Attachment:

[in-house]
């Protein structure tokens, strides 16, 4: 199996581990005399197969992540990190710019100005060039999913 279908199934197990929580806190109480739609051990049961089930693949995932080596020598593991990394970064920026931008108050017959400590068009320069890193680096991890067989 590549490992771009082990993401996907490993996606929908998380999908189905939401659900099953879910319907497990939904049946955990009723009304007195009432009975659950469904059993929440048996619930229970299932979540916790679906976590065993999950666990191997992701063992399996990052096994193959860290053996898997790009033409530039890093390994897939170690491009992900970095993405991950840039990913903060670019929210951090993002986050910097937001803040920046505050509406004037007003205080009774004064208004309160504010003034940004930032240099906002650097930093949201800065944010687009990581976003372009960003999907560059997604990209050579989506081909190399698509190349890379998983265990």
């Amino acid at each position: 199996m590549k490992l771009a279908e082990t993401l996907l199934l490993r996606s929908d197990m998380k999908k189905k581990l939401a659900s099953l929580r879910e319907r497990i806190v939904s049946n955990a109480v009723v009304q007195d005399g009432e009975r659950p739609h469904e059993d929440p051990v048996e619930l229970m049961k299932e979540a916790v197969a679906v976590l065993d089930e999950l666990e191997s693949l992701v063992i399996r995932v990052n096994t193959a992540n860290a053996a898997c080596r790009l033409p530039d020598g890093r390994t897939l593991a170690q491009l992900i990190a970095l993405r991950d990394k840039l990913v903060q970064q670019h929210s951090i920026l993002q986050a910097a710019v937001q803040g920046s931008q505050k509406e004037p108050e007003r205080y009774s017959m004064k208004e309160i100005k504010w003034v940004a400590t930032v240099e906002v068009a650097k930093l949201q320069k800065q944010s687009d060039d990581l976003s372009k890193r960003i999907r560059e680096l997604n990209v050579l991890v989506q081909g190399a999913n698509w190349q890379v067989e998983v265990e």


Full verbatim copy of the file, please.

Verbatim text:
[in-house]
């Protein structure tokens, strides 16, 4: 199996581990005399197969992540990190710019100005060039999913 279908199934197990929580806190109480739609051990049961089930693949995932080596020598593991990394970064920026931008108050017959400590068009320069890193680096991890067989 590549490992771009082990993401996907490993996606929908998380999908189905939401659900099953879910319907497990939904049946955990009723009304007195009432009975659950469904059993929440048996619930229970299932979540916790679906976590065993999950666990191997992701063992399996990052096994193959860290053996898997790009033409530039890093390994897939170690491009992900970095993405991950840039990913903060670019929210951090993002986050910097937001803040920046505050509406004037007003205080009774004064208004309160504010003034940004930032240099906002650097930093949201800065944010687009990581976003372009960003999907560059997604990209050579989506081909190399698509190349890379998983265990």
């Amino acid at each position: 199996m590549k490992l771009a279908e082990t993401l996907l199934l490993r996606s929908d197990m998380k999908k189905k581990l939401a659900s099953l929580r879910e319907r497990i806190v939904s049946n955990a109480v009723v009304q007195d005399g009432e009975r659950p739609h469904e059993d929440p051990v048996e619930l229970m049961k299932e979540a916790v197969a679906v976590l065993d089930e999950l666990e191997s693949l992701v063992i399996r995932v990052n096994t193959a992540n860290a053996a898997c080596r790009l033409p530039d020598g890093r390994t897939l593991a170690q491009l992900i990190a970095l993405r991950d990394k840039l990913v903060q970064q670019h929210s951090i920026l993002q986050a910097a710019v937001q803040g920046s931008q505050k509406e004037p108050e007003r205080y009774s017959m004064k208004e309160i100005k504010w003034v940004a400590t930032v240099e906002v068009a650097k930093l949201q320069k800065q944010s687009d060039d990581l976003s372009k890193r960003i999907r560059e680096l997604n990209v050579l991890v989506q081909g190399a999913n698509w190349q890379v067989e998983v265990e």